[RFC3784] Smit, H. and T. Li, "Intermediate System to Intermediate System (IS-IS) Extensions for Traffic Engineering (TE)", RFC 3784, June 2004. [RFC3812] Srinivasan, C., Viswanathan, A., and T. Nadeau, "Multiprotocol Label Switching (MPLS) Traffic Engineering (TE) Management Information Base (MIB)", RFC 3812, June 2004. [RFC4208] Swallow, G., Drake, J., Ishimatsu, H., and Y. Rekhter, "Generalized Multiprotocol Label Switching (GMPLS) User- Network Interface (UNI): Resource ReserVation Protocol- Traffic Engineering (RSVP-TE) Support for the Overlay Model", RFC 4208, October 2005. [RFC4216] Zhang, R. and JP. Vasseur, "MPLS Inter-Autonomous System (AS) Traffic Engineering (TE) Requirements", RFC 4216, November 2005.
Figure A.1, an LSP has to be established from node A in area 1 to node C in area 2. If no loose hops are configured, then the computed ERO at A could look as follows: (A1-strict, A2-strict, ABR1-strict, C-loose). When the Path message arrives at ABR1, then the ERO is (ABR1-strict, C-loose), and it can be expanded by ABR1 to (B1-strict, ABR3-strict, C-loose). Similarly, at ABR3 the received ERO is (ABR3-strict, C-loose), and it can be expanded to (C1-strict, C2-strict, C-strict). If a backup LSP also has to be established, then A takes another ABR (ABR2 in this case) and computes a path towards this ABR that fulfills the constraints of the LSP and that is disjoint from the path of the primary LSP. The ERO generated by A looks as follows for this example: (A3-strict, A4-strict, ABR2-strict, C-loose). In order to let ABR2 expand the ERO, it also needs to know the path of the primary LSP so that the ERO expansion is disjoint from the path of the primary LSP. Therefore, A also includes an XRO that at least contains (ABR1, B1, ABR3, C1, C2). Based on these constraints, ABR2 can expand the ERO such that it is disjoint from the primary LSP. In this example, the ERO computed by ABR2 would be (B2-strict, ABR4-strict, C-loose), and the XRO generated by B contains at least (ABR3, C1, C2). The latter information is needed for ABR4 to expand the ERO so that the path is disjoint from the primary LSP in area 2.
Area 1 Area 0 Area 2 <---------------><--------------><---------------> +---A1---A2----ABR1-----B1-----ABR3----C1---C2---+ | | | | | | | | | | A | | | C | | | | | | | | | | +---A3---A4----ABR2-----B2-----ABR4----C3---C4---+ Figure A.1: Inter-area LSPs In this example, a node performing the path computation first selects an ABR and then computes a strict path towards this ABR. For the backup LSP, all nodes of the primary LSP in the next areas have to be put in the XRO (with the exception of the destination node if node protection and no link protection is required). When an ABR computes the next path segment, i.e., the path over the next area, it may remove the nodes from the XRO that are located in that area with the exception of the ABR where the primary LSP is exiting the area. The latter information is still required because when the selected ABR (ABR4 in this example) further expands the ERO, it has to exclude the ABR on which the primary LSP is entering that area (ABR3 in this example). This means that when ABR2 generates an XRO, it may remove the nodes in area 0 from the XRO but not ABR3. Note that not doing this would not cause harm in this example because there is no path from ABR4 to C via ABR3 in area 2. If there is a link between ABR4- ABR3 and ABR3-C, then it is required to have ABR3 in the XRO generated by ABR2. Discussion on the length of the XRO: When link or node protection is requested, the length of the XRO is bounded by the length of the RRO of the primary LSP. It can be made shorter by removing nodes by the ingress node and the ABRs. In the example above, the RRO of the primary LSP contains 8 subobjects, while the maximum XRO length can be bounded by 6 subobjects (nodes A1 and A2 do not have to be in the XRO). For SRLG protection, the XRO has to list all SRLGs that are crossed by the primary LSP.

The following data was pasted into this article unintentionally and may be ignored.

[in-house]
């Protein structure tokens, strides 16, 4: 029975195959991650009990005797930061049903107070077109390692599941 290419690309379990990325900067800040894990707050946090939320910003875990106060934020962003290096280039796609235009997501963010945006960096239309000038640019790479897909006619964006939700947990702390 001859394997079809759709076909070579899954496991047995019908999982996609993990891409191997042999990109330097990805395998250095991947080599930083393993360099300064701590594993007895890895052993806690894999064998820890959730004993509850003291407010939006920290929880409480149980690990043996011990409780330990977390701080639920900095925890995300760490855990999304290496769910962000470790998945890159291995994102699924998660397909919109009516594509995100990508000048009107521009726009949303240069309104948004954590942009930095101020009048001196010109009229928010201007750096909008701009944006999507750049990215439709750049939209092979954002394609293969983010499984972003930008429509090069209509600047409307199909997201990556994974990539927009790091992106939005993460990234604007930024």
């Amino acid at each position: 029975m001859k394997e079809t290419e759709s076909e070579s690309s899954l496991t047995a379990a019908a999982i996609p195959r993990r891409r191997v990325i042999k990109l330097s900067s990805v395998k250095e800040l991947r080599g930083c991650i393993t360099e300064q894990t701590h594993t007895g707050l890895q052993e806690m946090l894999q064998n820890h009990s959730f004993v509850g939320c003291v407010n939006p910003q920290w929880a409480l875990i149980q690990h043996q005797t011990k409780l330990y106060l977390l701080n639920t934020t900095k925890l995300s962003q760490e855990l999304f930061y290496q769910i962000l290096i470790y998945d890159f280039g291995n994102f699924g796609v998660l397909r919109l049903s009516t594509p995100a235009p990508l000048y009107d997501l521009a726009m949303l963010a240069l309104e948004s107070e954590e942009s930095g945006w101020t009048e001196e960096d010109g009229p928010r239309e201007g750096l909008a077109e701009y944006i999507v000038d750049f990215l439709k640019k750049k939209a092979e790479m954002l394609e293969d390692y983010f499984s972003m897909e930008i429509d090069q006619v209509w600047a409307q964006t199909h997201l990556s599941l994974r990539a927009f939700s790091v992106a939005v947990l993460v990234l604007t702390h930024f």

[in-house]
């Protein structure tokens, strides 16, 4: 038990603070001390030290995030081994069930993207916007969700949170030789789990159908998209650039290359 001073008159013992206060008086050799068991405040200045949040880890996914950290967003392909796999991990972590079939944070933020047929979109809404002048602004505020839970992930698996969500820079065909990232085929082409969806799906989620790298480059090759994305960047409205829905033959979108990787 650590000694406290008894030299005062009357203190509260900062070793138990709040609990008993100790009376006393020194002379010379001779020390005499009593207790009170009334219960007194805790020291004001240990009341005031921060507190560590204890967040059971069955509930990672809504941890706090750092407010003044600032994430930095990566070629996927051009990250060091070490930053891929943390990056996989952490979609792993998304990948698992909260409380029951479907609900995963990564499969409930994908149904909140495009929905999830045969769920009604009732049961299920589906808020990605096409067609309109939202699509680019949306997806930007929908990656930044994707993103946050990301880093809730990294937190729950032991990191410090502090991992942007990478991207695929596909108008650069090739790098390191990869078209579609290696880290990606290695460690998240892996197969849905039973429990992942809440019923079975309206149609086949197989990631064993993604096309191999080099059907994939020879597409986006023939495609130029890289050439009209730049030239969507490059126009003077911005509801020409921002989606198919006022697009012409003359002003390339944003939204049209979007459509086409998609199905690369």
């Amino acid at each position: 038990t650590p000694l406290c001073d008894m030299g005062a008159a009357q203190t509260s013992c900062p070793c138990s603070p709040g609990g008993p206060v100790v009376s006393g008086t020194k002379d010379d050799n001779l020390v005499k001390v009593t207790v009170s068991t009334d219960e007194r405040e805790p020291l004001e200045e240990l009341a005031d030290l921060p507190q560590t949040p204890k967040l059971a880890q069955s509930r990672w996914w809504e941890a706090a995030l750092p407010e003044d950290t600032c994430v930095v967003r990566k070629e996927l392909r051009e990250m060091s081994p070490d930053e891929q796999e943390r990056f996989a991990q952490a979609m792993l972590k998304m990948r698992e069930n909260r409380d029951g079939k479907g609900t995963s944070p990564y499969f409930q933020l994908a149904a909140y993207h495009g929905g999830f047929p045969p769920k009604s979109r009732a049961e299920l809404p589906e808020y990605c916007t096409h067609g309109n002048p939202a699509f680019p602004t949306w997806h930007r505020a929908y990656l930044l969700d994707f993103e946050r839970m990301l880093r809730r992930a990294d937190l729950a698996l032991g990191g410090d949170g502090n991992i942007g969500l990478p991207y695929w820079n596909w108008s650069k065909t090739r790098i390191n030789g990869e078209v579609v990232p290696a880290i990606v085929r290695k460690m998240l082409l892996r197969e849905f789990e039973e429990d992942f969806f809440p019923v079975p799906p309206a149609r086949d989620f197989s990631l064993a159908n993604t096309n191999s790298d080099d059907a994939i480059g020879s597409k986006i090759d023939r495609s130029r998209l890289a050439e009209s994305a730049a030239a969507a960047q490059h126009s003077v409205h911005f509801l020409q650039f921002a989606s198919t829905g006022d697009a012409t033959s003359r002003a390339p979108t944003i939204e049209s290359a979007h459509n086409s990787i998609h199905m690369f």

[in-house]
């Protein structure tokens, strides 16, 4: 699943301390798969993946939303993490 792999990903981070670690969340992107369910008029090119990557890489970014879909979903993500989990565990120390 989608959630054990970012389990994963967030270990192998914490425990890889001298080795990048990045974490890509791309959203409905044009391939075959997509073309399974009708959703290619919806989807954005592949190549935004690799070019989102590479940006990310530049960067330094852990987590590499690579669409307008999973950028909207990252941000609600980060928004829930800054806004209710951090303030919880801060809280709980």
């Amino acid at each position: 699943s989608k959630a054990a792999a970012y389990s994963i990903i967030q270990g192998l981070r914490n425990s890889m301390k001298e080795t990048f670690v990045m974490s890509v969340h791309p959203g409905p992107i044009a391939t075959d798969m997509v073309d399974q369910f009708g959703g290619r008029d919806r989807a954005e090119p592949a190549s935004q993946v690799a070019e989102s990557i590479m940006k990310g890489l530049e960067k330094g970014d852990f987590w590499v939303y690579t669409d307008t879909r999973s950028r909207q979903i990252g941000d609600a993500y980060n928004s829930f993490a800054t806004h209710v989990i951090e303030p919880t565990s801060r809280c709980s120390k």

(but with different ASBRs -- at least in case of node protection), it is similar to the inter-area case: ASBRs expanding the ERO over the next AS may remove the XRO subobjects located in that AS. Note that this can only be done by an ingress ASBR (the ASBR where the LSP is entering the AS). Discussion on the length of the XRO: the XRO is bounded by the length of the RRO of the primary LSP. Suppose that SRLG protection is required, and the ASs crossed by the main LSP use a consistent way of allocating SRLG-ids to the links (i.e., the ASs use a single SRLG space). In this case, the SRLG-ids of each link used by the main LSP can be recorded by means of the RRO; the SRLG-ids are then used by the XRO. If the SRLG-ids are only meaningful when local to the AS, putting SRLG-ids in the XRO crossing many ASs makes no sense. To provide SRLG protection for inter-AS LSPs the link IP address of the inter-AS link used by the primary LSP can be put into the XRO of the Path message of the detour LSP or bypass tunnel. The ASBR where the detour LSP or bypass tunnel is entering the AS can translate this into the list of SRLG-ids known to the local AS. Discussion on the length of the XRO: the XRO only contains 1 subobject, which contains the IP address of the inter-AS link traversed by the primary LSP (assuming that the primary LSP and detour LSP or bypass tunnel are leaving the AS in the same area, and that they are also entering the next AS in the same area).